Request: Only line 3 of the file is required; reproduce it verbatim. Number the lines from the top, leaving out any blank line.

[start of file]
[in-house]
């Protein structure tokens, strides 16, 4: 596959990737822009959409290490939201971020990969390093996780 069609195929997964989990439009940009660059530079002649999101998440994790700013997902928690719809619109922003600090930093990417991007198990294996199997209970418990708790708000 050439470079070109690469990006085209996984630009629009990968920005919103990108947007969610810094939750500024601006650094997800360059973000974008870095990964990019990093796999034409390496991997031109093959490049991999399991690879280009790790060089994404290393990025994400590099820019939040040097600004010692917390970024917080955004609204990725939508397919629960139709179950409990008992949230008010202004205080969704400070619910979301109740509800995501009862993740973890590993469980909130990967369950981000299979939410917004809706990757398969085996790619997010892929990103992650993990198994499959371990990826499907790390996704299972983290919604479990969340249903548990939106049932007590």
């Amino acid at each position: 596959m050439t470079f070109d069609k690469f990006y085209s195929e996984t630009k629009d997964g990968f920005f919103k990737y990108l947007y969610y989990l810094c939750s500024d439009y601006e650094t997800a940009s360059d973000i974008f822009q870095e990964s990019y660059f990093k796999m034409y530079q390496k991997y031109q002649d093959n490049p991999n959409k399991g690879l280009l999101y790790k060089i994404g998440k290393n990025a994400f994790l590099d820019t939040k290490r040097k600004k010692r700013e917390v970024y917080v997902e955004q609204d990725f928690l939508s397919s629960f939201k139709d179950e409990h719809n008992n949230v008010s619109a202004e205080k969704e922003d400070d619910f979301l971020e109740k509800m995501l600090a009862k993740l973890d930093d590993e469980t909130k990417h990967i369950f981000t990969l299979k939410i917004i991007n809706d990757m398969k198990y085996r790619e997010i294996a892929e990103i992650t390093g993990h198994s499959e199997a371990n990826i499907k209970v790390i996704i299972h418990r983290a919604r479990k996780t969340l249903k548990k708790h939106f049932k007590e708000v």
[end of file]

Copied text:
């Amino acid at each position: 596959m050439t470079f070109d069609k690469f990006y085209s195929e996984t630009k629009d997964g990968f920005f919103k990737y990108l947007y969610y989990l810094c939750s500024d439009y601006e650094t997800a940009s360059d973000i974008f822009q870095e990964s990019y660059f990093k796999m034409y530079q390496k991997y031109q002649d093959n490049p991999n959409k399991g690879l280009l999101y790790k060089i994404g998440k290393n990025a994400f994790l590099d820019t939040k290490r040097k600004k010692r700013e917390v970024y917080v997902e955004q609204d990725f928690l939508s397919s629960f939201k139709d179950e409990h719809n008992n949230v008010s619109a202004e205080k969704e922003d400070d619910f979301l971020e109740k509800m995501l600090a009862k993740l973890d930093d590993e469980t909130k990417h990967i369950f981000t990969l299979k939410i917004i991007n809706d990757m398969k198990y085996r790619e997010i294996a892929e990103i992650t390093g993990h198994s499959e199997a371990n990826i499907k209970v790390i996704i299972h418990r983290a919604r479990k996780t969340l249903k548990k708790h939106f049932k007590e708000v």